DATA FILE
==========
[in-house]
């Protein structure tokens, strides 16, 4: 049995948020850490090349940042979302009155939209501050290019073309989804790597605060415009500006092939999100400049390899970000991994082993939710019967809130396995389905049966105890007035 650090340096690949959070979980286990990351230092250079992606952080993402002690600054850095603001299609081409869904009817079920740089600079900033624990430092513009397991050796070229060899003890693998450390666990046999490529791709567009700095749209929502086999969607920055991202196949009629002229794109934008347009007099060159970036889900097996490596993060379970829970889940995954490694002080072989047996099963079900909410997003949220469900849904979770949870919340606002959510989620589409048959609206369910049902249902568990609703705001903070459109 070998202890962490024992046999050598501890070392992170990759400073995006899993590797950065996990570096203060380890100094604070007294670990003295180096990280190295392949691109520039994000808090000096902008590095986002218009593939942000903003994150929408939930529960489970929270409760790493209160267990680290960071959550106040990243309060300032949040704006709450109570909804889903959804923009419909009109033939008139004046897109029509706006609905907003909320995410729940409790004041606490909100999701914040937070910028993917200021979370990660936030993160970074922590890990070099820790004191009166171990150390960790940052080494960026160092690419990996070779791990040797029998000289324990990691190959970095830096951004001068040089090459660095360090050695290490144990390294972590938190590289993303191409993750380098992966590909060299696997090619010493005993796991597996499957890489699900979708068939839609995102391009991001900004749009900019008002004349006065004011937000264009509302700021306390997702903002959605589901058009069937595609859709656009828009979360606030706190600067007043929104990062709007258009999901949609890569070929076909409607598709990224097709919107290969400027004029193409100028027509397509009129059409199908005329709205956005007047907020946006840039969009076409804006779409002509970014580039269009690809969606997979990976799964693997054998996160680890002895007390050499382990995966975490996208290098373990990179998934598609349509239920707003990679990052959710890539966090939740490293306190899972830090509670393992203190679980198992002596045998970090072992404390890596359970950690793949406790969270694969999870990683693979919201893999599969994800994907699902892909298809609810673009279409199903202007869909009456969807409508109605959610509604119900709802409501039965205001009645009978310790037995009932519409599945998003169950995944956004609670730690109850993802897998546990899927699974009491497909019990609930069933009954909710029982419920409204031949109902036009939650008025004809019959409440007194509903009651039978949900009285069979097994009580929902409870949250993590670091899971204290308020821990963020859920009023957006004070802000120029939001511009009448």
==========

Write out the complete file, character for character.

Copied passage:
[in-house]
């Protein structure tokens, strides 16, 4: 049995948020850490090349940042979302009155939209501050290019073309989804790597605060415009500006092939999100400049390899970000991994082993939710019967809130396995389905049966105890007035 650090340096690949959070979980286990990351230092250079992606952080993402002690600054850095603001299609081409869904009817079920740089600079900033624990430092513009397991050796070229060899003890693998450390666990046999490529791709567009700095749209929502086999969607920055991202196949009629002229794109934008347009007099060159970036889900097996490596993060379970829970889940995954490694002080072989047996099963079900909410997003949220469900849904979770949870919340606002959510989620589409048959609206369910049902249902568990609703705001903070459109 070998202890962490024992046999050598501890070392992170990759400073995006899993590797950065996990570096203060380890100094604070007294670990003295180096990280190295392949691109520039994000808090000096902008590095986002218009593939942000903003994150929408939930529960489970929270409760790493209160267990680290960071959550106040990243309060300032949040704006709450109570909804889903959804923009419909009109033939008139004046897109029509706006609905907003909320995410729940409790004041606490909100999701914040937070910028993917200021979370990660936030993160970074922590890990070099820790004191009166171990150390960790940052080494960026160092690419990996070779791990040797029998000289324990990691190959970095830096951004001068040089090459660095360090050695290490144990390294972590938190590289993303191409993750380098992966590909060299696997090619010493005993796991597996499957890489699900979708068939839609995102391009991001900004749009900019008002004349006065004011937000264009509302700021306390997702903002959605589901058009069937595609859709656009828009979360606030706190600067007043929104990062709007258009999901949609890569070929076909409607598709990224097709919107290969400027004029193409100028027509397509009129059409199908005329709205956005007047907020946006840039969009076409804006779409002509970014580039269009690809969606997979990976799964693997054998996160680890002895007390050499382990995966975490996208290098373990990179998934598609349509239920707003990679990052959710890539966090939740490293306190899972830090509670393992203190679980198992002596045998970090072992404390890596359970950690793949406790969270694969999870990683693979919201893999599969994800994907699902892909298809609810673009279409199903202007869909009456969807409508109605959610509604119900709802409501039965205001009645009978310790037995009932519409599945998003169950995944956004609670730690109850993802897998546990899927699974009491497909019990609930069933009954909710029982419920409204031949109902036009939650008025004809019959409440007194509903009651039978949900009285069979097994009580929902409870949250993590670091899971204290308020821990963020859920009023957006004070802000120029939001511009009448």